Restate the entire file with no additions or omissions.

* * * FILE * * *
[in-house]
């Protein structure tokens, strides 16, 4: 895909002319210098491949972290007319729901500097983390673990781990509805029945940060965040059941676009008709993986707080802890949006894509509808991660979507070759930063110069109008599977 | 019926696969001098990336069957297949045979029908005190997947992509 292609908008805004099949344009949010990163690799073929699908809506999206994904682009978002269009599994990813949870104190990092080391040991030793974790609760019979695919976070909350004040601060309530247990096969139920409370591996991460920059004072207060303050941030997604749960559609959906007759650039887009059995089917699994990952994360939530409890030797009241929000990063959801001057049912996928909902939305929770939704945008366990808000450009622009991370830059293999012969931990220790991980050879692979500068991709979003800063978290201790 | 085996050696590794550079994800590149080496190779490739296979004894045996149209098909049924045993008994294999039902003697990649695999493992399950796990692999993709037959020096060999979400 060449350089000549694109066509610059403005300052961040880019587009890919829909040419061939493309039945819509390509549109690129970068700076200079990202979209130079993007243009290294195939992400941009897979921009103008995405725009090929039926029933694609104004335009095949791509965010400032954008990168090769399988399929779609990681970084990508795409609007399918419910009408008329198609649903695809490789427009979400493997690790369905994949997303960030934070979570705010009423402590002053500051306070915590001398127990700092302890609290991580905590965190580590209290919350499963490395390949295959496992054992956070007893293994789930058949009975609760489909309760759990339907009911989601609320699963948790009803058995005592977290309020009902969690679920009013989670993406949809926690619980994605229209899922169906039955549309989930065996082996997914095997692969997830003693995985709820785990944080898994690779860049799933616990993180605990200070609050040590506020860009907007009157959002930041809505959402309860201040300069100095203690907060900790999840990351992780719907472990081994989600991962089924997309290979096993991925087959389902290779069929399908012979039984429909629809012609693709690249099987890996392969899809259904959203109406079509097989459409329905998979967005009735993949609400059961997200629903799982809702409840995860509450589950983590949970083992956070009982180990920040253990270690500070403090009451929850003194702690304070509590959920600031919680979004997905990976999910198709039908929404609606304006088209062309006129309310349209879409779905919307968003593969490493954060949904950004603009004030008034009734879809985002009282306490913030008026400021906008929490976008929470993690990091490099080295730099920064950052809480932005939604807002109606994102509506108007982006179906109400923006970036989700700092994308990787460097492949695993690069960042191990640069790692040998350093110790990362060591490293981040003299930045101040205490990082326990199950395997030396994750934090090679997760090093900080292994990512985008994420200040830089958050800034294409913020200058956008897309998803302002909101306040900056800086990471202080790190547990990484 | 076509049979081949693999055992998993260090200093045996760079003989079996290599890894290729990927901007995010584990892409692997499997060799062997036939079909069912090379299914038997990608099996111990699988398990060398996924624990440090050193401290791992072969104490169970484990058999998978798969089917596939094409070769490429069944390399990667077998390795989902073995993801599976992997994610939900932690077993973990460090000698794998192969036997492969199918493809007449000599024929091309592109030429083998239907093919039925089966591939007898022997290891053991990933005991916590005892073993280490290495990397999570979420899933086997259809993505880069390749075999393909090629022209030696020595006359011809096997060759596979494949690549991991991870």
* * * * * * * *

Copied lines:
[in-house]
């Protein structure tokens, strides 16, 4: 895909002319210098491949972290007319729901500097983390673990781990509805029945940060965040059941676009008709993986707080802890949006894509509808991660979507070759930063110069109008599977 | 019926696969001098990336069957297949045979029908005190997947992509 292609908008805004099949344009949010990163690799073929699908809506999206994904682009978002269009599994990813949870104190990092080391040991030793974790609760019979695919976070909350004040601060309530247990096969139920409370591996991460920059004072207060303050941030997604749960559609959906007759650039887009059995089917699994990952994360939530409890030797009241929000990063959801001057049912996928909902939305929770939704945008366990808000450009622009991370830059293999012969931990220790991980050879692979500068991709979003800063978290201790 | 085996050696590794550079994800590149080496190779490739296979004894045996149209098909049924045993008994294999039902003697990649695999493992399950796990692999993709037959020096060999979400 060449350089000549694109066509610059403005300052961040880019587009890919829909040419061939493309039945819509390509549109690129970068700076200079990202979209130079993007243009290294195939992400941009897979921009103008995405725009090929039926029933694609104004335009095949791509965010400032954008990168090769399988399929779609990681970084990508795409609007399918419910009408008329198609649903695809490789427009979400493997690790369905994949997303960030934070979570705010009423402590002053500051306070915590001398127990700092302890609290991580905590965190580590209290919350499963490395390949295959496992054992956070007893293994789930058949009975609760489909309760759990339907009911989601609320699963948790009803058995005592977290309020009902969690679920009013989670993406949809926690619980994605229209899922169906039955549309989930065996082996997914095997692969997830003693995985709820785990944080898994690779860049799933616990993180605990200070609050040590506020860009907007009157959002930041809505959402309860201040300069100095203690907060900790999840990351992780719907472990081994989600991962089924997309290979096993991925087959389902290779069929399908012979039984429909629809012609693709690249099987890996392969899809259904959203109406079509097989459409329905998979967005009735993949609400059961997200629903799982809702409840995860509450589950983590949970083992956070009982180990920040253990270690500070403090009451929850003194702690304070509590959920600031919680979004997905990976999910198709039908929404609606304006088209062309006129309310349209879409779905919307968003593969490493954060949904950004603009004030008034009734879809985002009282306490913030008026400021906008929490976008929470993690990091490099080295730099920064950052809480932005939604807002109606994102509506108007982006179906109400923006970036989700700092994308990787460097492949695993690069960042191990640069790692040998350093110790990362060591490293981040003299930045101040205490990082326990199950395997030396994750934090090679997760090093900080292994990512985008994420200040830089958050800034294409913020200058956008897309998803302002909101306040900056800086990471202080790190547990990484 | 076509049979081949693999055992998993260090200093045996760079003989079996290599890894290729990927901007995010584990892409692997499997060799062997036939079909069912090379299914038997990608099996111990699988398990060398996924624990440090050193401290791992072969104490169970484990058999998978798969089917596939094409070769490429069944390399990667077998390795989902073995993801599976992997994610939900932690077993973990460090000698794998192969036997492969199918493809007449000599024929091309592109030429083998239907093919039925089966591939007898022997290891053991990933005991916590005892073993280490290495990397999570979420899933086997259809993505880069390749075999393909090629022209030696020595006359011809096997060759596979494949690549991991991870």